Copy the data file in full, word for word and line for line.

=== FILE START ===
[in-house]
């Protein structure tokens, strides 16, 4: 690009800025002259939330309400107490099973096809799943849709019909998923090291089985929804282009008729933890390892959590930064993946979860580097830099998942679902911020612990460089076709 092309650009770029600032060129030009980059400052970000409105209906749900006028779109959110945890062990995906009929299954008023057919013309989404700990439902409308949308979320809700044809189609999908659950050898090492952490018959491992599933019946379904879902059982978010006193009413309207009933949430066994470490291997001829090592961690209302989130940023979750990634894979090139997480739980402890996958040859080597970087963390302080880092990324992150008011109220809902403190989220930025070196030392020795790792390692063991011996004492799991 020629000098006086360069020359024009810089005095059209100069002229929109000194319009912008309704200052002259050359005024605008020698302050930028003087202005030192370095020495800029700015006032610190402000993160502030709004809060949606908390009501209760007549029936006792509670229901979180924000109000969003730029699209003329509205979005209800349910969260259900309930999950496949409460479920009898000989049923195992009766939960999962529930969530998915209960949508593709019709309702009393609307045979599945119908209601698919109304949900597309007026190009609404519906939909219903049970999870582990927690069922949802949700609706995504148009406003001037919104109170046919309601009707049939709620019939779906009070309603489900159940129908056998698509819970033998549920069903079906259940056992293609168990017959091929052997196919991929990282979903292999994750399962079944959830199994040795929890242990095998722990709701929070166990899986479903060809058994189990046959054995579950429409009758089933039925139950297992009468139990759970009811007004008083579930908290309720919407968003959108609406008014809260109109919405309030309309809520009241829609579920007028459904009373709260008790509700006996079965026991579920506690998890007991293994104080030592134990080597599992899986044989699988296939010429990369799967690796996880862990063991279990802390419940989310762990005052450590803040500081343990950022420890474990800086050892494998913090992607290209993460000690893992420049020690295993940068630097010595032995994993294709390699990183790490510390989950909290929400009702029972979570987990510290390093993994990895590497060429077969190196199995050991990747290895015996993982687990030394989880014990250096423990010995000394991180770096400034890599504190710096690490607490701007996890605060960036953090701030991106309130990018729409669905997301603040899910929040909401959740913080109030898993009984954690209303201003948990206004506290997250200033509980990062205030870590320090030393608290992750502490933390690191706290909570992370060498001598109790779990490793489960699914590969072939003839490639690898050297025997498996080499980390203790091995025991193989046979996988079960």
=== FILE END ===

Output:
[in-house]
């Protein structure tokens, strides 16, 4: 690009800025002259939330309400107490099973096809799943849709019909998923090291089985929804282009008729933890390892959590930064993946979860580097830099998942679902911020612990460089076709 092309650009770029600032060129030009980059400052970000409105209906749900006028779109959110945890062990995906009929299954008023057919013309989404700990439902409308949308979320809700044809189609999908659950050898090492952490018959491992599933019946379904879902059982978010006193009413309207009933949430066994470490291997001829090592961690209302989130940023979750990634894979090139997480739980402890996958040859080597970087963390302080880092990324992150008011109220809902403190989220930025070196030392020795790792390692063991011996004492799991 020629000098006086360069020359024009810089005095059209100069002229929109000194319009912008309704200052002259050359005024605008020698302050930028003087202005030192370095020495800029700015006032610190402000993160502030709004809060949606908390009501209760007549029936006792509670229901979180924000109000969003730029699209003329509205979005209800349910969260259900309930999950496949409460479920009898000989049923195992009766939960999962529930969530998915209960949508593709019709309702009393609307045979599945119908209601698919109304949900597309007026190009609404519906939909219903049970999870582990927690069922949802949700609706995504148009406003001037919104109170046919309601009707049939709620019939779906009070309603489900159940129908056998698509819970033998549920069903079906259940056992293609168990017959091929052997196919991929990282979903292999994750399962079944959830199994040795929890242990095998722990709701929070166990899986479903060809058994189990046959054995579950429409009758089933039925139950297992009468139990759970009811007004008083579930908290309720919407968003959108609406008014809260109109919405309030309309809520009241829609579920007028459904009373709260008790509700006996079965026991579920506690998890007991293994104080030592134990080597599992899986044989699988296939010429990369799967690796996880862990063991279990802390419940989310762990005052450590803040500081343990950022420890474990800086050892494998913090992607290209993460000690893992420049020690295993940068630097010595032995994993294709390699990183790490510390989950909290929400009702029972979570987990510290390093993994990895590497060429077969190196199995050991990747290895015996993982687990030394989880014990250096423990010995000394991180770096400034890599504190710096690490607490701007996890605060960036953090701030991106309130990018729409669905997301603040899910929040909401959740913080109030898993009984954690209303201003948990206004506290997250200033509980990062205030870590320090030393608290992750502490933390690191706290909570992370060498001598109790779990490793489960699914590969072939003839490639690898050297025997498996080499980390203790091995025991193989046979996988079960």